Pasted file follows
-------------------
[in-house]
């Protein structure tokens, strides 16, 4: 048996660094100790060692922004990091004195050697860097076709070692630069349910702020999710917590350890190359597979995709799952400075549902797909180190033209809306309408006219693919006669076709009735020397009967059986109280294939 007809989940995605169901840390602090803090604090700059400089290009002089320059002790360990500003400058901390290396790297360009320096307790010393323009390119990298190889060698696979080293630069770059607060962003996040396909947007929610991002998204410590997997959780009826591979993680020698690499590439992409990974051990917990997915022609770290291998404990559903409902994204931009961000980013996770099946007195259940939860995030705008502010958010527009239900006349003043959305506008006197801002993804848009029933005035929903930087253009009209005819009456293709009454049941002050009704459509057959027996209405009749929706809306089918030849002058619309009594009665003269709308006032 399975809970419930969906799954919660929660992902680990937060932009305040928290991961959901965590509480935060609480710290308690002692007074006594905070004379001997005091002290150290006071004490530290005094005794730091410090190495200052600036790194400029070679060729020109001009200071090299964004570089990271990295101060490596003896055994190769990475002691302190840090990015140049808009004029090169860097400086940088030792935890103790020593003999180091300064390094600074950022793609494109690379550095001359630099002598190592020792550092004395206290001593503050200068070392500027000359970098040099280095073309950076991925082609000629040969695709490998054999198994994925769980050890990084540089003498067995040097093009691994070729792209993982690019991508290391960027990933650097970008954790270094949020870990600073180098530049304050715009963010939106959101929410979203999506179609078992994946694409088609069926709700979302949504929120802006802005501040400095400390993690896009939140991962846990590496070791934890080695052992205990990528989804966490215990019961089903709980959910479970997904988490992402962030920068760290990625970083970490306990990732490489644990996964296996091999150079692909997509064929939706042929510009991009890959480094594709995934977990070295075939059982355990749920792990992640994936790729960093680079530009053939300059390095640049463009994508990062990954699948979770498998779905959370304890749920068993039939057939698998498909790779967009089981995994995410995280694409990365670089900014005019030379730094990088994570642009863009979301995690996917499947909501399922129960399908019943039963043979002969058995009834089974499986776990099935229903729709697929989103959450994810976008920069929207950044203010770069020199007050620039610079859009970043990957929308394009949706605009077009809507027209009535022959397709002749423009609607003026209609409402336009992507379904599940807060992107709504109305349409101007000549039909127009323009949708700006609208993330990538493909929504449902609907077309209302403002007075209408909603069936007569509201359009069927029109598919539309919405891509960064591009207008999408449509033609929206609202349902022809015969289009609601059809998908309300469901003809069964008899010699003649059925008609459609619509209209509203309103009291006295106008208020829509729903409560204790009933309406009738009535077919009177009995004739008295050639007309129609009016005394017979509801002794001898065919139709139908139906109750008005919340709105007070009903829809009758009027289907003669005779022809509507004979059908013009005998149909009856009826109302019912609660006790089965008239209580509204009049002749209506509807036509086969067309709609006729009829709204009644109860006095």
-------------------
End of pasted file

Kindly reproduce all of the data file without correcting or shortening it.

[in-house]
């Protein structure tokens, strides 16, 4: 048996660094100790060692922004990091004195050697860097076709070692630069349910702020999710917590350890190359597979995709799952400075549902797909180190033209809306309408006219693919006669076709009735020397009967059986109280294939 007809989940995605169901840390602090803090604090700059400089290009002089320059002790360990500003400058901390290396790297360009320096307790010393323009390119990298190889060698696979080293630069770059607060962003996040396909947007929610991002998204410590997997959780009826591979993680020698690499590439992409990974051990917990997915022609770290291998404990559903409902994204931009961000980013996770099946007195259940939860995030705008502010958010527009239900006349003043959305506008006197801002993804848009029933005035929903930087253009009209005819009456293709009454049941002050009704459509057959027996209405009749929706809306089918030849002058619309009594009665003269709308006032 399975809970419930969906799954919660929660992902680990937060932009305040928290991961959901965590509480935060609480710290308690002692007074006594905070004379001997005091002290150290006071004490530290005094005794730091410090190495200052600036790194400029070679060729020109001009200071090299964004570089990271990295101060490596003896055994190769990475002691302190840090990015140049808009004029090169860097400086940088030792935890103790020593003999180091300064390094600074950022793609494109690379550095001359630099002598190592020792550092004395206290001593503050200068070392500027000359970098040099280095073309950076991925082609000629040969695709490998054999198994994925769980050890990084540089003498067995040097093009691994070729792209993982690019991508290391960027990933650097970008954790270094949020870990600073180098530049304050715009963010939106959101929410979203999506179609078992994946694409088609069926709700979302949504929120802006802005501040400095400390993690896009939140991962846990590496070791934890080695052992205990990528989804966490215990019961089903709980959910479970997904988490992402962030920068760290990625970083970490306990990732490489644990996964296996091999150079692909997509064929939706042929510009991009890959480094594709995934977990070295075939059982355990749920792990992640994936790729960093680079530009053939300059390095640049463009994508990062990954699948979770498998779905959370304890749920068993039939057939698998498909790779967009089981995994995410995280694409990365670089900014005019030379730094990088994570642009863009979301995690996917499947909501399922129960399908019943039963043979002969058995009834089974499986776990099935229903729709697929989103959450994810976008920069929207950044203010770069020199007050620039610079859009970043990957929308394009949706605009077009809507027209009535022959397709002749423009609607003026209609409402336009992507379904599940807060992107709504109305349409101007000549039909127009323009949708700006609208993330990538493909929504449902609907077309209302403002007075209408909603069936007569509201359009069927029109598919539309919405891509960064591009207008999408449509033609929206609202349902022809015969289009609601059809998908309300469901003809069964008899010699003649059925008609459609619509209209509203309103009291006295106008208020829509729903409560204790009933309406009738009535077919009177009995004739008295050639007309129609009016005394017979509801002794001898065919139709139908139906109750008005919340709105007070009903829809009758009027289907003669005779022809509507004979059908013009005998149909009856009826109302019912609660006790089965008239209580509204009049002749209506509807036509086969067309709609006729009829709204009644109860006095």